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Hiding the House, Seeking a View
Lauren Murrow | Photo: David Wakely | April 5, 2013
A home embedded in a Marin hillside.
Pacific Heights architecture firm Turnbull Griffin Haesloop is known for pulling off deft designs in tricky settings, whether flooding an ancient, cavelike house in Sausalito with natural light or building a cantilevered deck around mature Napa oaks. But when a former software executive and his wife, a photographer, approached the firm’s principals about building a retirement home on this scenic Marin perch overlooking Mount Tamalpais, the architects thought they may have met their match. Rather than gently sloping, the tame-sounding hill turned out to be neck-craningly steep. “You could stand upright, extend your arm straight out, and touch the side of the same hill,” says Eric Haesloop.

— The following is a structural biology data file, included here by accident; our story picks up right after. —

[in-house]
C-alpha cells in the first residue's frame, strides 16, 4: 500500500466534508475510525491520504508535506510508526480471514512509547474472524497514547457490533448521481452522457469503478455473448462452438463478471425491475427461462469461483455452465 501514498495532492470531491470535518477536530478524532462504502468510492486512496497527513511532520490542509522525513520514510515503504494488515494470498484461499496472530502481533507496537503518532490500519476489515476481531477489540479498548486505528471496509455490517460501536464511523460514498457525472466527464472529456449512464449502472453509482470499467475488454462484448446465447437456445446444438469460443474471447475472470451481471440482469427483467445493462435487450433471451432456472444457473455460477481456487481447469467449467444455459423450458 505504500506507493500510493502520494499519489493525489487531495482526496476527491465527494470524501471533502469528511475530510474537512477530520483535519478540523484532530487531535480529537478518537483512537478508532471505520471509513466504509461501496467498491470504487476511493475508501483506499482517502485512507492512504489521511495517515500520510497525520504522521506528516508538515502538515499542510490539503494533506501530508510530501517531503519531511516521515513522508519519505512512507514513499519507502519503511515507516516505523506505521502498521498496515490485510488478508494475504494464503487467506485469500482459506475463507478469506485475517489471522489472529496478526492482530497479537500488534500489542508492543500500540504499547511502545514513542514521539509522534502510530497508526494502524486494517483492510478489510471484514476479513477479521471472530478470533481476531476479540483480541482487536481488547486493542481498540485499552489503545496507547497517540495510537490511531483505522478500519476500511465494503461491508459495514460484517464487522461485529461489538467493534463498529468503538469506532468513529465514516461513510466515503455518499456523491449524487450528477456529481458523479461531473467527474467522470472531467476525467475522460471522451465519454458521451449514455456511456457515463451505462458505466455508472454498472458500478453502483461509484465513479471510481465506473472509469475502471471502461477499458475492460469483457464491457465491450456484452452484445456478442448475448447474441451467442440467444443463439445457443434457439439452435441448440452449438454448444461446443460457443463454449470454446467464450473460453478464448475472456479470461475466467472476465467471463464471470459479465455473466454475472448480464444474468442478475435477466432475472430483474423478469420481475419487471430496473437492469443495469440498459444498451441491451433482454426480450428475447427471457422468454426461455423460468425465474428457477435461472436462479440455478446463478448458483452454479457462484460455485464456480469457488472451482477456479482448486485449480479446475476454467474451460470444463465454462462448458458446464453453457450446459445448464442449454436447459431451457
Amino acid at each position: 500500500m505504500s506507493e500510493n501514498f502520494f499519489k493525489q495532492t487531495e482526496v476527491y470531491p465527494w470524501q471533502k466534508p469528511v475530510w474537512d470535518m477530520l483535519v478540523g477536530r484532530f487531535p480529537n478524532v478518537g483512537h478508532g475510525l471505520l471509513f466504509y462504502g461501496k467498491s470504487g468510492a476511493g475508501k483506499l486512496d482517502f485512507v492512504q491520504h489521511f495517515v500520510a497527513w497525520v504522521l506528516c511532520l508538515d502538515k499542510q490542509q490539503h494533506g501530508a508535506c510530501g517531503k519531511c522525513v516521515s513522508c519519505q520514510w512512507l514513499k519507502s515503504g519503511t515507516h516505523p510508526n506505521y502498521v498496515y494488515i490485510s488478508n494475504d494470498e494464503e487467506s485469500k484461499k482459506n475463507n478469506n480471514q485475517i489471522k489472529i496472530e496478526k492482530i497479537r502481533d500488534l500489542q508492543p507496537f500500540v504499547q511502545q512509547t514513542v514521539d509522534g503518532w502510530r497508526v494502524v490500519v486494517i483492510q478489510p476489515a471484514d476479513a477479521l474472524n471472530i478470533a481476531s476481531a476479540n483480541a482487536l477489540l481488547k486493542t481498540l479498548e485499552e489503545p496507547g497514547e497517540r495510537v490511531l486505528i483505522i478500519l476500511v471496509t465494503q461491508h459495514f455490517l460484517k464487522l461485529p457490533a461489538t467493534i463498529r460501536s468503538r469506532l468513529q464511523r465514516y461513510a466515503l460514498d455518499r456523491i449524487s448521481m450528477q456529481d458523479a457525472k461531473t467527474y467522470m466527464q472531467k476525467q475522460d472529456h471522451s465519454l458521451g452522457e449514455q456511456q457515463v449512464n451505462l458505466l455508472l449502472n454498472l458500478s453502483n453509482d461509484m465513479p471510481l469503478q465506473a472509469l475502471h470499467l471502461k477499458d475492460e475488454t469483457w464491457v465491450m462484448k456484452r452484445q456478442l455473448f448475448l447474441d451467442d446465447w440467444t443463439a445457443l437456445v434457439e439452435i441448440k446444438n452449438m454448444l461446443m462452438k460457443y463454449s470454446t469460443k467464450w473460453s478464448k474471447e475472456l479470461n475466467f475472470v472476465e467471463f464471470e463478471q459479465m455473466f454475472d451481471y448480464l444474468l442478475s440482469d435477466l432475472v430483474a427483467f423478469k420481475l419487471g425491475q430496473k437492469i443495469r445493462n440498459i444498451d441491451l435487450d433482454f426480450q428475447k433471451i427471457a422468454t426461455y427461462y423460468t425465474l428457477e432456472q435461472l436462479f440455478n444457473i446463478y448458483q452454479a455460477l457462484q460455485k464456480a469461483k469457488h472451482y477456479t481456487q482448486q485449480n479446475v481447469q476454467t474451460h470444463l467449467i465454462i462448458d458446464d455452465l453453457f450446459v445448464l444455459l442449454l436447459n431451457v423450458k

In place of the existing small, 60-year-old cottage on the site, the couple commissioned a 5,500-square-foot residence that would provide ample room for their personal photography collection and for weekend guests. Rather than planting the house precariously on stilts, the architects dug into the hillside, building the home along a curving, 150-foot-long retaining wall and a central courtyard that follows the land’s natural contours. The bulk of the two-story house is tucked beneath a landscaped living roof, which also houses photovoltaic and solar hot water panels. In effect, the home appears to grow out of the hillside itself, at times shrouded in morning fog or bathed in golden light. “For such a large project, it’s a very discreet house,” says architect Mary Griffin. Above the courtyard, the living room and kitchen open through a pair of 10-foot-long sliding glass doors to an elm deck, where the owners soak up views of Mount Tam and the bay with their morning coffee.
Originally published in the April 2013 issue of San Francisco.